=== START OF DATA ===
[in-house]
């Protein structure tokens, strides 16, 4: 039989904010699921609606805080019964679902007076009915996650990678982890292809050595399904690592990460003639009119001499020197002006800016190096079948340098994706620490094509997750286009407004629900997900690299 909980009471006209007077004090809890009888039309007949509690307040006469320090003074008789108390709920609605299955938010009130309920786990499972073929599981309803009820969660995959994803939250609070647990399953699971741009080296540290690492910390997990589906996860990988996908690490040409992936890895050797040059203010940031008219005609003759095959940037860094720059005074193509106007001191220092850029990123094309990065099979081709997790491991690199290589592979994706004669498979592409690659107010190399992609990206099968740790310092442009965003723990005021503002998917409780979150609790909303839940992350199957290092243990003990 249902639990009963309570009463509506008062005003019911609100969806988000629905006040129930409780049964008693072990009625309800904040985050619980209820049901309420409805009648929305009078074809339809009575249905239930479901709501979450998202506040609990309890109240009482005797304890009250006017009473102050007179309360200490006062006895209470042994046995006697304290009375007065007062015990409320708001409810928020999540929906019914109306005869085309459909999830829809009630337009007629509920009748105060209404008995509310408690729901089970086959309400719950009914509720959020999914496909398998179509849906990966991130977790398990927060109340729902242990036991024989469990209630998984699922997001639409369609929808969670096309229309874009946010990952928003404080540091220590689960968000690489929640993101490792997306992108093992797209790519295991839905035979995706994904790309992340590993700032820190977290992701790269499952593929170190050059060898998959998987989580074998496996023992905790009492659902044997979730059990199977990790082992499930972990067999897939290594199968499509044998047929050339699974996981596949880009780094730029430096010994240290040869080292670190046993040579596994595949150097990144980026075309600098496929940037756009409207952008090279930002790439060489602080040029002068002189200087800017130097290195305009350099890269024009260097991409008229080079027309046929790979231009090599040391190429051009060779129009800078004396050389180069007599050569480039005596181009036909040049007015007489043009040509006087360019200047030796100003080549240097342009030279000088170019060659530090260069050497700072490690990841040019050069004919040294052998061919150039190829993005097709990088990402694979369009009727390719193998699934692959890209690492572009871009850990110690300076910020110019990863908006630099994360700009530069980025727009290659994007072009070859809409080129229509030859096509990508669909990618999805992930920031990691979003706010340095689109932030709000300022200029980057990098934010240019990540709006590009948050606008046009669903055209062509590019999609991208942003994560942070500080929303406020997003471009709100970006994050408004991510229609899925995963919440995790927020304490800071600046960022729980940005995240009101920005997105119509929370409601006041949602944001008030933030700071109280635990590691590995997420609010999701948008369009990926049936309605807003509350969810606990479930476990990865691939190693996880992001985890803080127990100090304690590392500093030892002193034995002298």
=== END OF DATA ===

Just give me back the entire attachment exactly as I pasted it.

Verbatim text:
[in-house]
């Protein structure tokens, strides 16, 4: 039989904010699921609606805080019964679902007076009915996650990678982890292809050595399904690592990460003639009119001499020197002006800016190096079948340098994706620490094509997750286009407004629900997900690299 909980009471006209007077004090809890009888039309007949509690307040006469320090003074008789108390709920609605299955938010009130309920786990499972073929599981309803009820969660995959994803939250609070647990399953699971741009080296540290690492910390997990589906996860990988996908690490040409992936890895050797040059203010940031008219005609003759095959940037860094720059005074193509106007001191220092850029990123094309990065099979081709997790491991690199290589592979994706004669498979592409690659107010190399992609990206099968740790310092442009965003723990005021503002998917409780979150609790909303839940992350199957290092243990003990 249902639990009963309570009463509506008062005003019911609100969806988000629905006040129930409780049964008693072990009625309800904040985050619980209820049901309420409805009648929305009078074809339809009575249905239930479901709501979450998202506040609990309890109240009482005797304890009250006017009473102050007179309360200490006062006895209470042994046995006697304290009375007065007062015990409320708001409810928020999540929906019914109306005869085309459909999830829809009630337009007629509920009748105060209404008995509310408690729901089970086959309400719950009914509720959020999914496909398998179509849906990966991130977790398990927060109340729902242990036991024989469990209630998984699922997001639409369609929808969670096309229309874009946010990952928003404080540091220590689960968000690489929640993101490792997306992108093992797209790519295991839905035979995706994904790309992340590993700032820190977290992701790269499952593929170190050059060898998959998987989580074998496996023992905790009492659902044997979730059990199977990790082992499930972990067999897939290594199968499509044998047929050339699974996981596949880009780094730029430096010994240290040869080292670190046993040579596994595949150097990144980026075309600098496929940037756009409207952008090279930002790439060489602080040029002068002189200087800017130097290195305009350099890269024009260097991409008229080079027309046929790979231009090599040391190429051009060779129009800078004396050389180069007599050569480039005596181009036909040049007015007489043009040509006087360019200047030796100003080549240097342009030279000088170019060659530090260069050497700072490690990841040019050069004919040294052998061919150039190829993005097709990088990402694979369009009727390719193998699934692959890209690492572009871009850990110690300076910020110019990863908006630099994360700009530069980025727009290659994007072009070859809409080129229509030859096509990508669909990618999805992930920031990691979003706010340095689109932030709000300022200029980057990098934010240019990540709006590009948050606008046009669903055209062509590019999609991208942003994560942070500080929303406020997003471009709100970006994050408004991510229609899925995963919440995790927020304490800071600046960022729980940005995240009101920005997105119509929370409601006041949602944001008030933030700071109280635990590691590995997420609010999701948008369009990926049936309605807003509350969810606990479930476990990865691939190693996880992001985890803080127990100090304690590392500093030892002193034995002298």